'Both sides are very eager to move on'

Swedish foreign minister visits Israel in major step toward rebuilding ties

Ann Linde lands as sides resume ministerial meetings; ties soured in 2014 after Stockholm recognized Palestinian state and its former FM censured Israel

Lazar Berman is The Times of Israel's diplomatic reporter

Israeli Foreign Minister Yair Lapid (left) and Sweden's foreign minister, Ann Linde, (right). (Alexander Nemenov/Pool via AP, AP/Darko Vojinovic))
Israeli Foreign Minister Yair Lapid (left) and Sweden's foreign minister, Ann Linde, (right). (Alexander Nemenov/Pool via AP, AP/Darko Vojinovic))

Sweden’s Foreign Minister Ann Linde landed in Israel Sunday evening, as the two countries work to rehabilitate ties that soured over the past decade.

Linde will meet with Foreign Minister Yair Lapid and President Isaac Herzog, and will visit the Yad Vashem Holocaust museum in Jerusalem. She will also participate in the opening of an exhibition celebrating 70 years of diplomatic relations between the two countries.

“The future is bright. There is a mutual understanding that we agree on many more issues than what we disagree on,” said Ziv Nevo Kulman, Israel’s ambassador to Sweden.

“Both sides are very eager to move on, to develop the relations in ways we both agree on,” he said

Linde is also due to visit the West Bank, where she will meet Palestinian Authority President Mahmoud Abbas as well as the head of the PA government and the foreign minister.

“They think it’s also good for the Palestinians that they have good relations with both sides,” explained Talya Lador, bureau chief for European affairs at the Foreign Ministry.

The visit comes amid a marked positive trend in relations in recent years.

In 2019, Linde tweeted that Sweden wants “more cooperation with Israel, not less,” and that Stockholm does not support boycotts of Israel.

Lapid and Linde spoke by phone in September, marking the first such call between the nations’ top diplomats in seven years.

Sweden’s Prime Minister Stefan Lofven delivers the opening speech at the Malmo International Forum on Holocaust Remembrance and Combating Antisemitism – REACT. The one-day conference will focus on the receding memory of the Holocaust as Sweden marks the 20th anniversary of a conference on remembering the genocide. (Jonas Ekstromer/TT via AP)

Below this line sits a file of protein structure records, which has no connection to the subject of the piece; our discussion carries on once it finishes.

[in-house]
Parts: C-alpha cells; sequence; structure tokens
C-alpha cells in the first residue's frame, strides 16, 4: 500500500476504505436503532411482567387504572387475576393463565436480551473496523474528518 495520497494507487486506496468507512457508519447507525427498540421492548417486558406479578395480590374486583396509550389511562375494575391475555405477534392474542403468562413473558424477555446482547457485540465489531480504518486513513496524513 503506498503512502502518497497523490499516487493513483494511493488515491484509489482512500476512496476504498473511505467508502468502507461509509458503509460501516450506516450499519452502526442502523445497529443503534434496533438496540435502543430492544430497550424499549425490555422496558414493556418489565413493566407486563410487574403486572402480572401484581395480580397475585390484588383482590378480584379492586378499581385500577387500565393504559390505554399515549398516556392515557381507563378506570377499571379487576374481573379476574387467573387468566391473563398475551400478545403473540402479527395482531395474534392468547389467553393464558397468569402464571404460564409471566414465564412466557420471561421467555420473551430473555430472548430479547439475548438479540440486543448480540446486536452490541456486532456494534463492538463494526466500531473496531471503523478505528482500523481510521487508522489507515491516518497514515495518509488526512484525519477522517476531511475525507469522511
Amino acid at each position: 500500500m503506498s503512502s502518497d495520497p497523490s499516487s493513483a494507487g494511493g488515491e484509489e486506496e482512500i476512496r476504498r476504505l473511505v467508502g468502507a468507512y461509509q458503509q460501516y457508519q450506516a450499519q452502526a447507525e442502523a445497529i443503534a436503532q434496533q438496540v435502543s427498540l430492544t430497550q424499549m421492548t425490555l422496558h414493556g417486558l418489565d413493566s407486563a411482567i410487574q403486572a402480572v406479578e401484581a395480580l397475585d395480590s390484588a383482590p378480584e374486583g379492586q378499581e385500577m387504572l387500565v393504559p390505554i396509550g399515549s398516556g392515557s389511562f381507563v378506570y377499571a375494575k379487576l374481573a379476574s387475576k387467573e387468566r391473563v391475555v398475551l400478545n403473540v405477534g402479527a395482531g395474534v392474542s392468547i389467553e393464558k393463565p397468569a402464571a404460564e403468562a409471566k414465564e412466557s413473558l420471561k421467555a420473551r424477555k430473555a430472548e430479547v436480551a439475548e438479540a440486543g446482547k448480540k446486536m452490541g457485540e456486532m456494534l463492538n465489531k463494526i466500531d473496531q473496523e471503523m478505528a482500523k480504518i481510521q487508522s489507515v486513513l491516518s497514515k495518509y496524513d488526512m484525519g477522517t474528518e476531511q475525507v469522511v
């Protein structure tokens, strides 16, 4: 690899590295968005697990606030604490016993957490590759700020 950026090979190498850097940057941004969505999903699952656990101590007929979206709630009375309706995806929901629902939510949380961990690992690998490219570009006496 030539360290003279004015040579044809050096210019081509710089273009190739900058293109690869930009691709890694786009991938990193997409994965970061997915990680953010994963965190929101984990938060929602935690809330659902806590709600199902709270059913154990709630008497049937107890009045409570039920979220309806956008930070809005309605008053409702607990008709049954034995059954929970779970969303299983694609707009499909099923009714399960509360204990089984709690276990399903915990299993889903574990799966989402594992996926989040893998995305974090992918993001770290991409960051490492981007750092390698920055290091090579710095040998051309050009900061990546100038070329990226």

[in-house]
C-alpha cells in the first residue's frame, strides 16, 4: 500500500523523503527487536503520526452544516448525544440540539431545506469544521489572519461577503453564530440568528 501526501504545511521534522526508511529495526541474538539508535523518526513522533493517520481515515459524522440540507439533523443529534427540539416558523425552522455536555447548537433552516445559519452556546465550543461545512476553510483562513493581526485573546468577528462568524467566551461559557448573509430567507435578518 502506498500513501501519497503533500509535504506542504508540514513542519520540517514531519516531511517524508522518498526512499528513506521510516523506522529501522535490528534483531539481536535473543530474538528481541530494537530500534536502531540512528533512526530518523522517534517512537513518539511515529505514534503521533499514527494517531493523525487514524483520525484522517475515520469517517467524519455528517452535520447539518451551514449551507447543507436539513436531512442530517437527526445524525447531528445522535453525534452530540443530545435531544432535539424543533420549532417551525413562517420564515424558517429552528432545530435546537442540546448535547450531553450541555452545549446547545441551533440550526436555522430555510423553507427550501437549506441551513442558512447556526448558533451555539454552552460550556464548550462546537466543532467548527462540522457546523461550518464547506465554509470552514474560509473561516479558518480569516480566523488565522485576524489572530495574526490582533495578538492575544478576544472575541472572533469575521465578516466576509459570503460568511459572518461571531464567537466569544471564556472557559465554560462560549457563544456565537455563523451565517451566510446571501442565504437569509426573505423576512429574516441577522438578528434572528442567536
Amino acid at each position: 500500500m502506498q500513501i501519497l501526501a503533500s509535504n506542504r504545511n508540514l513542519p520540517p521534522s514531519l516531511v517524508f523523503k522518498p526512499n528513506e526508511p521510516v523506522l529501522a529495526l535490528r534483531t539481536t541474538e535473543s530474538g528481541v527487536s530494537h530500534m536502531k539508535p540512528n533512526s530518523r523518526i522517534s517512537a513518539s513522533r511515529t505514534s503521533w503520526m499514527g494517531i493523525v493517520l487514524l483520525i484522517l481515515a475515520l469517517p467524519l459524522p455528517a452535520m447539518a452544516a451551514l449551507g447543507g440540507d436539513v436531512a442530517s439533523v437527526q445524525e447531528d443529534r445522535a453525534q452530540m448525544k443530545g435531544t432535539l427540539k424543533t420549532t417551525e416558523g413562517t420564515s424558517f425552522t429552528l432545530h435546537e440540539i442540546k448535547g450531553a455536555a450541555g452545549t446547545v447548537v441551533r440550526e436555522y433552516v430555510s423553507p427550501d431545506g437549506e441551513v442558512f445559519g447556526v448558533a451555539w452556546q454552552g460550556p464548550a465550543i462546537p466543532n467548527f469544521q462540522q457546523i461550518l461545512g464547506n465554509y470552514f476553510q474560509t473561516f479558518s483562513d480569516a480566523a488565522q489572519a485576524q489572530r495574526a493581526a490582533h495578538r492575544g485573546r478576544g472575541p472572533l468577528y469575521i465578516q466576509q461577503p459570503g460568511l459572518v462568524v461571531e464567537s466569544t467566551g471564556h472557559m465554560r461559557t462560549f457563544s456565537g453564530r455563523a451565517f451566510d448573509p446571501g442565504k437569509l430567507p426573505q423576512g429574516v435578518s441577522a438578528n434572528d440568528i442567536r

The tweets from both officials after the call reflected the thawing ties.

“This phone conversation, the first in 7 years between the foreign ministers of our countries, symbolizes the relaunching of relations at this level,” Lapid tweeted. “I appreciate her statement regarding Sweden’s strong and solid commitment to the security of Israel and her recognition in the course of our conversation of Israel as the homeland of the Jewish people.”

Linde tweeted that the call was an “opportunity for me to wish him Shana Tova & emphasise the importance of our bilateral relationship.”

“Both of us stressed that friendship & cooperation can & must go hand with respect for each other’s convictions & differences,” she said.

Linde said that in her call with Lapid just before Yom Kippur, she “condemned terrorism and expressed strong and solid commitment for the security of Israel,” adding that Sweden and the European Union are committed to a two-state solution between Israel and the Palestinians.

Last week, Sweden hosted a major international forum on antisemitism and Holocaust remembrance.

Israeli President Isaac Herzog speaks via video link during the Malmo International Forum on Holocaust Remembrance and Combating Antisemitism – Remember ReAct, in Malmo, Sweden, on October 13, 2021. (Jonas EKSTROMER / TT News Agency / AFP)

“Sweden is an important member state of the European Union, which is Israel’s biggest economic partner, a key player in global diplomacy, and a top founder of Israeli science,” Shai Bazak, CEO of ELNET-Israel, an organization that promotes ties between Europe and Israel, told The Times of Israel.

“The fact that, after seven years, the relations between Sweden and Israel were recently renewed at the highest level shows that both sides recognize the growing need for closer cooperation on shared regional and global challenges, from security to climate change.”

The previous Swedish foreign minister, Margot Wallstrom, repeatedly enraged Israel, starting with Sweden’s recognition of a Palestinian state shortly after she took the post in October 2014.

Swedish Foreign Minister Margot Wallstrom speaks with the media after her meeting with her Palestinian counterpart Riyad al-Maliki in the West Bank city of Ramallah, on December 16, 2016. (Flash90)

Tensions were further strained by Wallstrom’s accusations against Israel when she called the Israel Defense Forces’ killing of Palestinians carrying out stabbing and car-ramming attacks “extrajudicial killings,” and called for “thorough” investigations.

She also caused an outcry in the wake of the November 2015 terror attacks in Paris, when she identified the Israeli-Palestinian conflict as one of the factors explaining why “there are so many people who have become radicalized” — comments Israel called “appallingly impudent.”

Despite the years of suspended high-level contacts, there are also important factors pushing the two countries toward closer ties.

The countries are of a similar size, and both see their economic future as heavily dependent on innovation.

Vinnova, Sweden’s innovation agency, has one of its three international offices in Tel Aviv. Swedish officials have publicly supported restoring Association Council meetings between Israel and the EU, and Sweden will assume chairmanship of the International Holocaust Remembrance Alliance — whose definition of antisemitism Stockholm endorsed — in 2022.

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